Rubber (2010)


Oh, France! What a nation of jolly, irreverent provocateurs you are! Why did writer/director Quentin Dupieux make a “horror” movie about a sentient car tire with terrifying telekinetic powers? As Lieutenant Chad (Steve Spinella) says many times during the film’s introduction, “No reason.”

In the middle of desert nowhere, a tire comes to life and uses its psychic ability to make heads explode. Nearby, an audience of nitwits watches the action through binoculars. The tire becomes obsessed with a beautiful woman (Roxane Mezquida) in a Volkswagen and trails her to a decrepit motel.

To his credit, Dupieux has made a marvelously intricate and witty movie that poses a passel of burning questions to its audience. (That would be you and me. The audience with the binoculars has been poisoned with bad turkey—except for the guy in the wheelchair played  by Wings Hauser.) It would be easy to dismiss Rubber as absurdist twaddle with a side of pretension, but it’s filmed so cunningly through low-angle cameras that roll us right along with the murderous tire, that it becomes a brutally hypnotic experience. And by then, it’s too late.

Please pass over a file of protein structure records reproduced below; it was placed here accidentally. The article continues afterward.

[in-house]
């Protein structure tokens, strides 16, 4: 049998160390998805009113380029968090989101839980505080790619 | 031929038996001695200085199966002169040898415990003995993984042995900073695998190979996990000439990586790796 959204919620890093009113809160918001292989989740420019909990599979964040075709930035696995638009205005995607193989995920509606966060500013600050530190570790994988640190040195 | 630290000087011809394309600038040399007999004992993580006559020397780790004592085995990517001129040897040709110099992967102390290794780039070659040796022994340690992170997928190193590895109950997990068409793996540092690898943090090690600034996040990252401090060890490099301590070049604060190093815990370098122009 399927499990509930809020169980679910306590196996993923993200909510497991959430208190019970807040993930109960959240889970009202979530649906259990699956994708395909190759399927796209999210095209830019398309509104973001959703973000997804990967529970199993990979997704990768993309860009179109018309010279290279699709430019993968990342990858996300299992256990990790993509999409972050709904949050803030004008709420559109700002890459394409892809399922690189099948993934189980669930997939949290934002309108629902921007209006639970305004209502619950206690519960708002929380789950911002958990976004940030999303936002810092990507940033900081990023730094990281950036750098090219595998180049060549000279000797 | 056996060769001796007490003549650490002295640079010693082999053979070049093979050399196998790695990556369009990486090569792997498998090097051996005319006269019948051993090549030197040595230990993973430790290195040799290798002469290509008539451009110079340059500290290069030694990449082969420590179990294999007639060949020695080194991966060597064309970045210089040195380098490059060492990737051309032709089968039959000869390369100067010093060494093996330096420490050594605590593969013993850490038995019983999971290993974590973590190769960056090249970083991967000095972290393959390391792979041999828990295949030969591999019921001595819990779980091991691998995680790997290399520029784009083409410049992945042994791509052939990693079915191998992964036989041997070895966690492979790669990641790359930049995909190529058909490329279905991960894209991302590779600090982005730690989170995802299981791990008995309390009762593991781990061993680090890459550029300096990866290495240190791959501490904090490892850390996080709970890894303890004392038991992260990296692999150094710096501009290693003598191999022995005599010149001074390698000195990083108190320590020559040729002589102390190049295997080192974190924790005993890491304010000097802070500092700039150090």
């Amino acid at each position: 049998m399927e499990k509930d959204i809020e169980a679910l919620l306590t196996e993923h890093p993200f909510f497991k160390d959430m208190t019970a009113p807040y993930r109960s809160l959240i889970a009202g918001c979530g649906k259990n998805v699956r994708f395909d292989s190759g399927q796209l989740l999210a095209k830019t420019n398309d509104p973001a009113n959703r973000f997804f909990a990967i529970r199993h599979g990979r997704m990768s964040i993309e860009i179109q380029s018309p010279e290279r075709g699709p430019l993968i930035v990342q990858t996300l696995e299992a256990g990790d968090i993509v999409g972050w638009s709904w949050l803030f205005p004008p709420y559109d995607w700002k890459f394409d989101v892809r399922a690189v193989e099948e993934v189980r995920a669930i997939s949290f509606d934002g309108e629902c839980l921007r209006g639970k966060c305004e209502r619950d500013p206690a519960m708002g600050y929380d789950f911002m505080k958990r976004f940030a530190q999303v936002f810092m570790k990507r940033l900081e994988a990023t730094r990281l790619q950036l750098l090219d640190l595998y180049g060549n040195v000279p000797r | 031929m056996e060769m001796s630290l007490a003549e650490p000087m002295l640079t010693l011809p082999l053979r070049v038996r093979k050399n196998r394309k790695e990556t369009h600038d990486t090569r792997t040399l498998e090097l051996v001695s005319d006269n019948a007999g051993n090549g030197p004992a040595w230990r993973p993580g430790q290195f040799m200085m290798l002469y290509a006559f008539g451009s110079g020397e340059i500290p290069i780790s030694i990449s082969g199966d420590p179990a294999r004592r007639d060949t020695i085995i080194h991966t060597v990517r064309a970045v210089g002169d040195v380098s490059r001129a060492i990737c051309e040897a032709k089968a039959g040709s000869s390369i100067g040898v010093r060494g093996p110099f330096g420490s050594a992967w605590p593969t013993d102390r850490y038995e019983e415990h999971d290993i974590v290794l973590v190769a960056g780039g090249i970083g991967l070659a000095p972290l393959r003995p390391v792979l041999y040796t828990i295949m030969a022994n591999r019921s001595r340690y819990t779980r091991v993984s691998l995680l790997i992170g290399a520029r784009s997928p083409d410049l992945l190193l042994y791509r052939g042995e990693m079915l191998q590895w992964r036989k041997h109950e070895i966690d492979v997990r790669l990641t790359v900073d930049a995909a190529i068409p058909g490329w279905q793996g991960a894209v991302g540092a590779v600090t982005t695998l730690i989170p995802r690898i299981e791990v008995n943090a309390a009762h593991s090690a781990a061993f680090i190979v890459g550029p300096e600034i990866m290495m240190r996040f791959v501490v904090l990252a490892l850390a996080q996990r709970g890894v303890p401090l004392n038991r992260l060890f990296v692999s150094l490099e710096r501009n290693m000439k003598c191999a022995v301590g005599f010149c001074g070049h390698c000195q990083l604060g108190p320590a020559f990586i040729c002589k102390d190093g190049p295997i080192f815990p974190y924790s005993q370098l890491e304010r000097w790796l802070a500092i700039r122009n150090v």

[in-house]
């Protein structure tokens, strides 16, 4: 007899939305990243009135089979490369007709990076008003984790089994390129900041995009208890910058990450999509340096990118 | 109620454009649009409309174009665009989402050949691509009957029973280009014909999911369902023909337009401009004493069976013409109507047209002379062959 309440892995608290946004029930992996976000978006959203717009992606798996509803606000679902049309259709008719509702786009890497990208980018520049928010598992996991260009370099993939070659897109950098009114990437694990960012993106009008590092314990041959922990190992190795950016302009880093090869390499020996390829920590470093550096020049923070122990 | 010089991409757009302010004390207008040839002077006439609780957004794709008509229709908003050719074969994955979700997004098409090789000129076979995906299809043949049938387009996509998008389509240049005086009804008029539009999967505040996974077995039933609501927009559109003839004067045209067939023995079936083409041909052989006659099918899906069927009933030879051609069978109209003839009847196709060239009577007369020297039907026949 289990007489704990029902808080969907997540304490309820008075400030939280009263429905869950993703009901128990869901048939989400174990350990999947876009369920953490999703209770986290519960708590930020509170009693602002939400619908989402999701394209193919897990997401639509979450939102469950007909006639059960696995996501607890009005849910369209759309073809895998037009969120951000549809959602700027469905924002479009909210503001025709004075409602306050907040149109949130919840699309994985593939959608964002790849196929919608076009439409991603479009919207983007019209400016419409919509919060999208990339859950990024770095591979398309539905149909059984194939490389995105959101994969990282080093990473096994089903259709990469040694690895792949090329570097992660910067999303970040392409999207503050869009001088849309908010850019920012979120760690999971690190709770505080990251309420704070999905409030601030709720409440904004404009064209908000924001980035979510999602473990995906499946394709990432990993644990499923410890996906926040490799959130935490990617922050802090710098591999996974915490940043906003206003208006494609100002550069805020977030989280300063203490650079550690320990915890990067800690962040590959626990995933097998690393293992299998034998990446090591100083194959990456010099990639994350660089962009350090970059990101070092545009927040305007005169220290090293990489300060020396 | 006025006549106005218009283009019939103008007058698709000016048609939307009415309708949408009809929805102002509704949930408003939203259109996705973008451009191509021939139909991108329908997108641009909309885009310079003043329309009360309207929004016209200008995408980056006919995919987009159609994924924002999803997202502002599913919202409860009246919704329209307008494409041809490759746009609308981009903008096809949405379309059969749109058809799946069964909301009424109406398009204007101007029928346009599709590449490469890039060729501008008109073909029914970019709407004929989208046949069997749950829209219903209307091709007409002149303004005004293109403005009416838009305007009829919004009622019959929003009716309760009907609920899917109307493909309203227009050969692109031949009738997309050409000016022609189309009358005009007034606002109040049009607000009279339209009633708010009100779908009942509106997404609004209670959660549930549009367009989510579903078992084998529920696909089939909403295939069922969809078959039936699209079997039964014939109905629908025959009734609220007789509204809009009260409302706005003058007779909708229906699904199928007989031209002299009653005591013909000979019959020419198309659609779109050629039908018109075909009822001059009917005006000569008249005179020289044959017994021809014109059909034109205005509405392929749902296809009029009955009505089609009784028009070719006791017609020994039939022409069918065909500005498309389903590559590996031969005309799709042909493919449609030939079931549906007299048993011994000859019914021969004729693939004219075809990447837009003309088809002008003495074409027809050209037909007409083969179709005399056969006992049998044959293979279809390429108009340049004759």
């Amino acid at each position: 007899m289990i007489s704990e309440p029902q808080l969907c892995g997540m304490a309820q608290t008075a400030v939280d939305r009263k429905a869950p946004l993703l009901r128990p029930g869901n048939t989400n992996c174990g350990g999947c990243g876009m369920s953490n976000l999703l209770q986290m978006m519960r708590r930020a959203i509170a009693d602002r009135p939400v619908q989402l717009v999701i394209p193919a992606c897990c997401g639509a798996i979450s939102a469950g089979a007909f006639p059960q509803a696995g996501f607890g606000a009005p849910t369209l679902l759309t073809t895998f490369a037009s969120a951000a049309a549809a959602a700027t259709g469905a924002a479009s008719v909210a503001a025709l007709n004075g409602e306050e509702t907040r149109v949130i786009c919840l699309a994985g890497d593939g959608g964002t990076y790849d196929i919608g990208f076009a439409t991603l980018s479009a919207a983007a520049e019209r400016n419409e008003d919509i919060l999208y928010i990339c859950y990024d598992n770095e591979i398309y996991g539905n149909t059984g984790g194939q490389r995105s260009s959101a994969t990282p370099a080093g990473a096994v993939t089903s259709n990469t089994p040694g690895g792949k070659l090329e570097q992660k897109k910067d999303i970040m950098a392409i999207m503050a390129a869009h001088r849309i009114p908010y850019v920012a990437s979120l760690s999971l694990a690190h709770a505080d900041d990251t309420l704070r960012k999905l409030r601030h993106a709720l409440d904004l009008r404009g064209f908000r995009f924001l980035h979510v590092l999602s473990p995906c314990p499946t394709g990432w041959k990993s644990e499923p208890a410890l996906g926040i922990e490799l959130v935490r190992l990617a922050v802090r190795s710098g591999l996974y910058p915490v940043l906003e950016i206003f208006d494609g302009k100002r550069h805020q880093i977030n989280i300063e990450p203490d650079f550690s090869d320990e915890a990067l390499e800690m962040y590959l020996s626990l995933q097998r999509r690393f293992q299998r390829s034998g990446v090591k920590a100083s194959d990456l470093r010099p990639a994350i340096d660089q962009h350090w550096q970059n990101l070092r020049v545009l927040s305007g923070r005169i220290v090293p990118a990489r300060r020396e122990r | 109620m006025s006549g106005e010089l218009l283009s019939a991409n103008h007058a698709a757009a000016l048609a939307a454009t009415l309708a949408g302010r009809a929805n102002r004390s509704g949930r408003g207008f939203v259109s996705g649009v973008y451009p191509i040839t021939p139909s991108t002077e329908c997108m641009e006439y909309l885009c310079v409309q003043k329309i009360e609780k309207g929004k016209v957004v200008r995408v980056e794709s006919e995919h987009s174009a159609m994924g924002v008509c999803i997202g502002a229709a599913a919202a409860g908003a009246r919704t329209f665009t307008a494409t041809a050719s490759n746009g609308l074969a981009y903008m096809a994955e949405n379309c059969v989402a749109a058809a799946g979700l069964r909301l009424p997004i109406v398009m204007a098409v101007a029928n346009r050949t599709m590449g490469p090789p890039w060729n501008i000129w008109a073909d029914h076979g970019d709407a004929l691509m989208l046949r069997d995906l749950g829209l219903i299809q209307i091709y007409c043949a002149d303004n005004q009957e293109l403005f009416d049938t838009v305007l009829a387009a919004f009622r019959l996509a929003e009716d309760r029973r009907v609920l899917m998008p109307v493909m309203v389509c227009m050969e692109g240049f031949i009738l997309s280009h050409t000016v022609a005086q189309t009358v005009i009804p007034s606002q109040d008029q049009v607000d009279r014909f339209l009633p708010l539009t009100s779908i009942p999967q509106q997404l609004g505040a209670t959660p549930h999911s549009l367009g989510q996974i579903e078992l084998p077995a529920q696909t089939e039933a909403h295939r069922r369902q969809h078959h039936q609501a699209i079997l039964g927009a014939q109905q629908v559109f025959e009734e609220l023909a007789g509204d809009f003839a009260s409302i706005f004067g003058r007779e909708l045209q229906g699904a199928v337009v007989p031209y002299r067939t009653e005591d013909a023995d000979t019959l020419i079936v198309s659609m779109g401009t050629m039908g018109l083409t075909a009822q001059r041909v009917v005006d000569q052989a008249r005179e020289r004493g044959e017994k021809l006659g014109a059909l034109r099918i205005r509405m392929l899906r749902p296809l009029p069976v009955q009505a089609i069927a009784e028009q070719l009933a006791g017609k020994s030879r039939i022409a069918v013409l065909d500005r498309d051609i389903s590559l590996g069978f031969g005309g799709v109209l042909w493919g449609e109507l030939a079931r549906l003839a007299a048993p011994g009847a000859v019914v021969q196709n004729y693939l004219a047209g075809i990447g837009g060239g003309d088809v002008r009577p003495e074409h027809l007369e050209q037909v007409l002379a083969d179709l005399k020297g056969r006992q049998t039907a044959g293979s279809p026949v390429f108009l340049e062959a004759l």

Unlike similar exercises in reflexive filmmaking by Dupieux’s highbrow cinematic forebears (Godard and Wenders come to mind), Rubber maintains a much-needed sense of its own playfulness that keeps the whole business from sinking under the weight of its concept.

Even while some of the characters ponder the reality of the situation as if they were in a staged reading of Rosencrantz and Guildenstern Are Dead, Dupieux seems to be more interested in why we’re still watching this nonsense. You see, Monsieur Director, as nonsense goes, Rubber is hard to ignore. Will there be a sequel with the tricycle?


Author: oldsharky

Sensible writer/editor with sparkling credentials who would happily work for you at a reasonable rate. I moonlight as a bass player, beer enthusiast, Trail Blazers fan, dog fancier, and horror movie fanatic. Sometimes I think about daily events too much and require a little help to clarify and process the deluge of information.

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